New Minecraft tools and items will teach students about chemistry

Minecraft: Education Edition is to get new tools and items that help students learn more about chemistry.

Microsoft announced the latest update to the popular block-building game on Monday ahead of Bett, a major education conference in the UK. The company also unveiled new devices for the classroom, partnerships to increase collaboration in classrooms, updates to Office aimed at helping children learn, a tie-up with NASA, and a mixed-reality curriculum to ensure youngsters get the most out of the latest technology.

Anyone attending the event at the ExCeL in London this week will be able to see the new Chemistry Update for Minecraft: Education Edition in action, which has been created with input from teachers, students and Minecraft Global Mentors. It lets teachers run complex experiments in classrooms without the need for expensive laboratory equipment, using a tool that most pupils are comfortable with and understand.

“Bringing chemistry to Minecraft not only helps spark interest in science, technology, engineering and maths (STEM), but also helps educators engage students in the scientific process, reinforcing creative problem solving and engaging experiments,” says Minecraft Education Director Neal Manegold. “Concepts like states of matter, structure of atoms and chemical reactions become accessible in Minecraft through the immersive world and these new tools.”

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The Chemistry Update introduces four new crafting tools

The Chemistry Update introduces four new crafting tools, which students can use to create compounds and never-before-seen Minecraft items, such as glow sticks, rapid grow fertilizer and underwater torches. Pupils can also make pigs fly with helium balloons, create underwater TNT or see what elements make up a grass block.

The four crafting stations are:

  • The Element Constructor: allows you to create elements based on their atomic structure with sliders to choose the number of protons, neutrons and electrons. By using the Element Constructor, you can create 118 elements from the Periodic Table as well as over 400 stable isotopes.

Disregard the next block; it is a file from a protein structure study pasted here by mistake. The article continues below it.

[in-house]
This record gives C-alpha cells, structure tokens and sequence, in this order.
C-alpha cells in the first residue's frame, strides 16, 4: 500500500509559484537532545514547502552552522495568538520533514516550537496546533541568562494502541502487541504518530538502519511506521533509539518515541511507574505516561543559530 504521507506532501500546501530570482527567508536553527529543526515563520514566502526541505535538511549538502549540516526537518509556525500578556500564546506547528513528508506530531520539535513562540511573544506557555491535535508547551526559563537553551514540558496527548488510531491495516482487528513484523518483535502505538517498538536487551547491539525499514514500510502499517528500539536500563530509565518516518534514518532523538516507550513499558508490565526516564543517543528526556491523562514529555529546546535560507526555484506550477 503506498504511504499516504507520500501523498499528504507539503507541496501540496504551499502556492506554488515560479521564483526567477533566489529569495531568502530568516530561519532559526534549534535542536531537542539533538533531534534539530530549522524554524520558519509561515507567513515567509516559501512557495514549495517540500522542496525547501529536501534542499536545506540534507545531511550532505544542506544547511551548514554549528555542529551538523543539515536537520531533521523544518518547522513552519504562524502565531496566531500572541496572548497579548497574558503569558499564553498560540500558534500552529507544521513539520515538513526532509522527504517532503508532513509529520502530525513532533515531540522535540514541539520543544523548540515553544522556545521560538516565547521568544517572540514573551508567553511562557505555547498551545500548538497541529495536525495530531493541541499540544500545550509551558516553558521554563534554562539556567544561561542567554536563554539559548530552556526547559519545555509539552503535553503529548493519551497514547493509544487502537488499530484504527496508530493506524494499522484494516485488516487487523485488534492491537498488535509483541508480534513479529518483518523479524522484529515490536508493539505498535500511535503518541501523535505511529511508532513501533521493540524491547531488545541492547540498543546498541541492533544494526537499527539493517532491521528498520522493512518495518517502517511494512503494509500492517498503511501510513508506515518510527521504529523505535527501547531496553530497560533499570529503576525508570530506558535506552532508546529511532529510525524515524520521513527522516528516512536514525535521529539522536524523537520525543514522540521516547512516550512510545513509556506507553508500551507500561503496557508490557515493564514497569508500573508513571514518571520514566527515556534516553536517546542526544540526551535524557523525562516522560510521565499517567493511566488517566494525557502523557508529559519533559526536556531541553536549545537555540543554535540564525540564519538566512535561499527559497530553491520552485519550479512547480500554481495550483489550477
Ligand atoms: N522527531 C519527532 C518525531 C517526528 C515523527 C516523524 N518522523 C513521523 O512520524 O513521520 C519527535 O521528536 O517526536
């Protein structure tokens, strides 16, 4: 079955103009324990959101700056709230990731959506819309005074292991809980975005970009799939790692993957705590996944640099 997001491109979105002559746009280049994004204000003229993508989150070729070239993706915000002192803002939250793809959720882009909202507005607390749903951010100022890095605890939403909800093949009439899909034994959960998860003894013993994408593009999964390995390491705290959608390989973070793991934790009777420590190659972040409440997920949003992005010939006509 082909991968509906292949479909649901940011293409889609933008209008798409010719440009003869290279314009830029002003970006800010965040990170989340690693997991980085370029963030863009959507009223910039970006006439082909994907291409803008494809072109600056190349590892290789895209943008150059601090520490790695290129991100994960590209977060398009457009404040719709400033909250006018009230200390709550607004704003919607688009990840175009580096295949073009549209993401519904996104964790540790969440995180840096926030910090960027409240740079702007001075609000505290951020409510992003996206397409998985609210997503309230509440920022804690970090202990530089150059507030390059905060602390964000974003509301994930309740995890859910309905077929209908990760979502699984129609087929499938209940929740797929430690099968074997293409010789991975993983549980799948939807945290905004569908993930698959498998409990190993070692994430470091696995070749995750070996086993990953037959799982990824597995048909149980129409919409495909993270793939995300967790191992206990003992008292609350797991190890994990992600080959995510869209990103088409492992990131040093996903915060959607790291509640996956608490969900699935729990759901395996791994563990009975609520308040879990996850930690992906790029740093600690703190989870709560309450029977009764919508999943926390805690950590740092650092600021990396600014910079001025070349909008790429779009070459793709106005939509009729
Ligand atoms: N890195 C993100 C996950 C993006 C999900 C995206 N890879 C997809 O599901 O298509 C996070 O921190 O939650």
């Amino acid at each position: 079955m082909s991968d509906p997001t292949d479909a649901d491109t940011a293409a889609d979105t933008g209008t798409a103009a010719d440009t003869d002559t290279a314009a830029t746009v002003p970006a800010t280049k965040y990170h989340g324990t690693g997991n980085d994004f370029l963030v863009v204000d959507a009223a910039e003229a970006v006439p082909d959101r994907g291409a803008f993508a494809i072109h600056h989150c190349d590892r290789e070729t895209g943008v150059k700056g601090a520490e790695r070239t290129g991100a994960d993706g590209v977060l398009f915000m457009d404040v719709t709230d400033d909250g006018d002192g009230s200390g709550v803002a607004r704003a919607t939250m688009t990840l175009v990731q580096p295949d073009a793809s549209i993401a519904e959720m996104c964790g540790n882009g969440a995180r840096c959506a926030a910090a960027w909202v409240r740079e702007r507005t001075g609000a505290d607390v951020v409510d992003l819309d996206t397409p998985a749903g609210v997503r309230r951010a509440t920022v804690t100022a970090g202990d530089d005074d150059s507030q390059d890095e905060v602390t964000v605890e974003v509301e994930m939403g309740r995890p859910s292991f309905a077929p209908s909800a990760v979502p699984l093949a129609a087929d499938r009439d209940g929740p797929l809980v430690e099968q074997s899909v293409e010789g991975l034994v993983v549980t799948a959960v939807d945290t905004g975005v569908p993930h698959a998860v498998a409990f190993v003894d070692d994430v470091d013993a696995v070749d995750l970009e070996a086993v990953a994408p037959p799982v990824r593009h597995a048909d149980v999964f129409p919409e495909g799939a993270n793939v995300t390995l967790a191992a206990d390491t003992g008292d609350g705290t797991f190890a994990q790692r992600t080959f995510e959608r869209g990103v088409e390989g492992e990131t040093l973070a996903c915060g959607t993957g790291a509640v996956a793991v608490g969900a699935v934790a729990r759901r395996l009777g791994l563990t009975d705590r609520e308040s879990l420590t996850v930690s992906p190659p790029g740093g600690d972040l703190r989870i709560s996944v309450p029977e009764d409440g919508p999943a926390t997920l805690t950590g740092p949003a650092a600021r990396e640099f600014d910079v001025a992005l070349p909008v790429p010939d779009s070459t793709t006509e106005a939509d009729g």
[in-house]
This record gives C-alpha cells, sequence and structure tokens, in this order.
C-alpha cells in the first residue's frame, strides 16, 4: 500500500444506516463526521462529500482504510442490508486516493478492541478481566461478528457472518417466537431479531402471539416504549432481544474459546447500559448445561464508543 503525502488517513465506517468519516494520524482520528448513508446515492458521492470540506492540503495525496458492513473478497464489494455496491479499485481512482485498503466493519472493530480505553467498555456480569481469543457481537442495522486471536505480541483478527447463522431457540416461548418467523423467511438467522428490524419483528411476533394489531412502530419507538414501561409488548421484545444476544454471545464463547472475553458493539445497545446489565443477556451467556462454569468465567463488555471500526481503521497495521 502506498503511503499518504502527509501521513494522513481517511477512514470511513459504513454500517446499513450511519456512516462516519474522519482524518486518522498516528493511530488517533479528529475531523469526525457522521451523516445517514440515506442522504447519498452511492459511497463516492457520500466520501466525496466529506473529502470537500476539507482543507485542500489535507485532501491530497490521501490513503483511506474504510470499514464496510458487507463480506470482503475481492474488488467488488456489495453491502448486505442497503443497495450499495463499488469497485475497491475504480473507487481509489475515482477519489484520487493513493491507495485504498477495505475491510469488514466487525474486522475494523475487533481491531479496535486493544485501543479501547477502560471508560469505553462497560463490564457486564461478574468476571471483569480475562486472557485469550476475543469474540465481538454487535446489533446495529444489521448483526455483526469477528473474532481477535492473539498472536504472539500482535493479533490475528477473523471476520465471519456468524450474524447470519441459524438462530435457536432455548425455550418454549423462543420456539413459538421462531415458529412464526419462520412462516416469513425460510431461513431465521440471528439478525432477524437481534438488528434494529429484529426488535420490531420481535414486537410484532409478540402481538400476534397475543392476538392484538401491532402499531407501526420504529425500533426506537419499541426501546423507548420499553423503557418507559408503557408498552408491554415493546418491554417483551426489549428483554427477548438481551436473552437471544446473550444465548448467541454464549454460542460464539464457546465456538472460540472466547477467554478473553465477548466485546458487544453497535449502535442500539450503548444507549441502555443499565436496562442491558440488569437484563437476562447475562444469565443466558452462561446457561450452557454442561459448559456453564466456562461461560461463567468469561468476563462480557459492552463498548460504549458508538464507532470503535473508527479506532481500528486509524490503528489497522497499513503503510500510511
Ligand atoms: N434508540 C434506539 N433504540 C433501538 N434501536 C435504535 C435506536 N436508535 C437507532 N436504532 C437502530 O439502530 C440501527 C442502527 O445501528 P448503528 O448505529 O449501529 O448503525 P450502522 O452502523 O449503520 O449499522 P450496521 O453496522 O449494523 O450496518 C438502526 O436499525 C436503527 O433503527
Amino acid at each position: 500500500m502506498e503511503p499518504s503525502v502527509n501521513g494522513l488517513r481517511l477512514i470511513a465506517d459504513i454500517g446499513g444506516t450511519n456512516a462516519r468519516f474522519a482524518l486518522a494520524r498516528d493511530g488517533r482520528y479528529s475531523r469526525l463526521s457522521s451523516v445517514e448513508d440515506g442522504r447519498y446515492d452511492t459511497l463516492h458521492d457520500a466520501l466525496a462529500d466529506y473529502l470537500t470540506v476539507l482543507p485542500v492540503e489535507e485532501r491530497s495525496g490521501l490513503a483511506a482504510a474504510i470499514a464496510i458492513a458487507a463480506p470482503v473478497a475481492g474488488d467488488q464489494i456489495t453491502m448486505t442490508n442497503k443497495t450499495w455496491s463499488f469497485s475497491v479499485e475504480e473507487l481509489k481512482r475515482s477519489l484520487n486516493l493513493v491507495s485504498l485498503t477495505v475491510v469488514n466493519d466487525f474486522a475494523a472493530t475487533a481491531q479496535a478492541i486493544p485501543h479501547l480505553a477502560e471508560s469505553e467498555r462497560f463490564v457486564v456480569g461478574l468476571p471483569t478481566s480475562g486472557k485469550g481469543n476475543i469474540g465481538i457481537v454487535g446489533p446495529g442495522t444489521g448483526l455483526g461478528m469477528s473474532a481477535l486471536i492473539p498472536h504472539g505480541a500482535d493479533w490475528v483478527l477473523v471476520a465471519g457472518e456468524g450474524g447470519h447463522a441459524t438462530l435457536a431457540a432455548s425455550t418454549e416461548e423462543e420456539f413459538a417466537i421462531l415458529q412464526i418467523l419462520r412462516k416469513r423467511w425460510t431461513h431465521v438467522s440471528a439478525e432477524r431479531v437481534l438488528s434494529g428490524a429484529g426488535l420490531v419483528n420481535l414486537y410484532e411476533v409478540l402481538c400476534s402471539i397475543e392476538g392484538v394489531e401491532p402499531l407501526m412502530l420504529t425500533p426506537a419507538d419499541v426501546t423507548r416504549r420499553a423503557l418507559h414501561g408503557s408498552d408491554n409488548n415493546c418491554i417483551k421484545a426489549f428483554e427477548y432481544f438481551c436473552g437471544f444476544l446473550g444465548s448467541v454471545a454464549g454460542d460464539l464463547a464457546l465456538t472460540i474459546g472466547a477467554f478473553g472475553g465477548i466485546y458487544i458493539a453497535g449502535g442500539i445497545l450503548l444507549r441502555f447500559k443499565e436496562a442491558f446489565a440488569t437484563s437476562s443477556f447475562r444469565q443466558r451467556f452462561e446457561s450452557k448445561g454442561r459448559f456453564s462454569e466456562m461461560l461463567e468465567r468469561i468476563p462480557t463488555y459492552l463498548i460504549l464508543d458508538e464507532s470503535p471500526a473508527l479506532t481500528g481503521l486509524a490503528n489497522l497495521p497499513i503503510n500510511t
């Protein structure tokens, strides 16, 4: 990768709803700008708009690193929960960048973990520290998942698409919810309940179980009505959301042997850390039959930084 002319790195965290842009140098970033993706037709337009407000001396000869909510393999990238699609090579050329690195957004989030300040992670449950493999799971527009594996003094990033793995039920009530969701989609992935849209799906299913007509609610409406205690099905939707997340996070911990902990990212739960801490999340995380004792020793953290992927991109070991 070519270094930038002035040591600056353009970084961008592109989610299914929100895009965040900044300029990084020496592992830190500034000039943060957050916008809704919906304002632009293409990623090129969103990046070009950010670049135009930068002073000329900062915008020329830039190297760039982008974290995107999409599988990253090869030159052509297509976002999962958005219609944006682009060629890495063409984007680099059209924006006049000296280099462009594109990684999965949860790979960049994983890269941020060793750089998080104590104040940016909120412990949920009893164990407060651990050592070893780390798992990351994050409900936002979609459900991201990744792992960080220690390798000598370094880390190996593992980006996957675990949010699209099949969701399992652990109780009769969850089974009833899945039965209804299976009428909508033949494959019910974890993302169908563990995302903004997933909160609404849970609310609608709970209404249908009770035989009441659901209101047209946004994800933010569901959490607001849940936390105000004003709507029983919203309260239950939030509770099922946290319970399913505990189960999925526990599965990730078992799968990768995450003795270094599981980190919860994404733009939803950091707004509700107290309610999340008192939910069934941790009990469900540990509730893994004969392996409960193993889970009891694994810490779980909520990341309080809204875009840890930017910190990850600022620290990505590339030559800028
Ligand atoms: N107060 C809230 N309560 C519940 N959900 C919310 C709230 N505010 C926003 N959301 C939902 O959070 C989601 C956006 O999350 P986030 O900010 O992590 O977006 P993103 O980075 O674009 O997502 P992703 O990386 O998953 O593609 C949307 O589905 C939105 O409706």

• The Compound Creator: you can add elements to the grid and the resulting compound will appear for you to use in Minecraft. Create over 30 compounds with this tool – from luminol and hydrogen peroxide to charcoal and soap.
  • The Lab Table: allows you to create Minecraft items by combining elements and compounds in a grid. For example, adding water and sodium hypochlorite makes bleach, which a player can use to turn wool white.
  • The Material Reducer: reduces a block to its component elements, providing a useful way to explore the elements that make up our environment. Some blocks in Minecraft do not exist in the natural world, and Microsoft has added a “?” element for these as well to encourage curiosity of learners.

It is hoped that by using Minecraft to make chemistry more accessible, more youngsters (especially girls) will consider a career in STEM. According to WISE, the campaign for gender balance in science, technology and engineering, just 35% of girls choose maths, physics, computing or a technical vocational qualification compared with 94% of boys.

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The Government used last year’s Budget to unveil a series of measures aimed at increasing the number of computer science teachers in the UK, while Microsoft has launched its own programme to help people improve their digital skills.

The Chemistry Update will be rolled out in early February for all Minecraft: Education Edition customers.

Minecraft is one of the most popular computer games of all time, with 122 million copies sold to date – including four to people in Antarctica. Since the beginning of 2016, more than 53,000 copies have been sold every day, and 55 million people play Minecraft every month.

The Education Edition for schools was released in November 2016 and more than two million licencees from over 115 countries have signed up to the program in that time.

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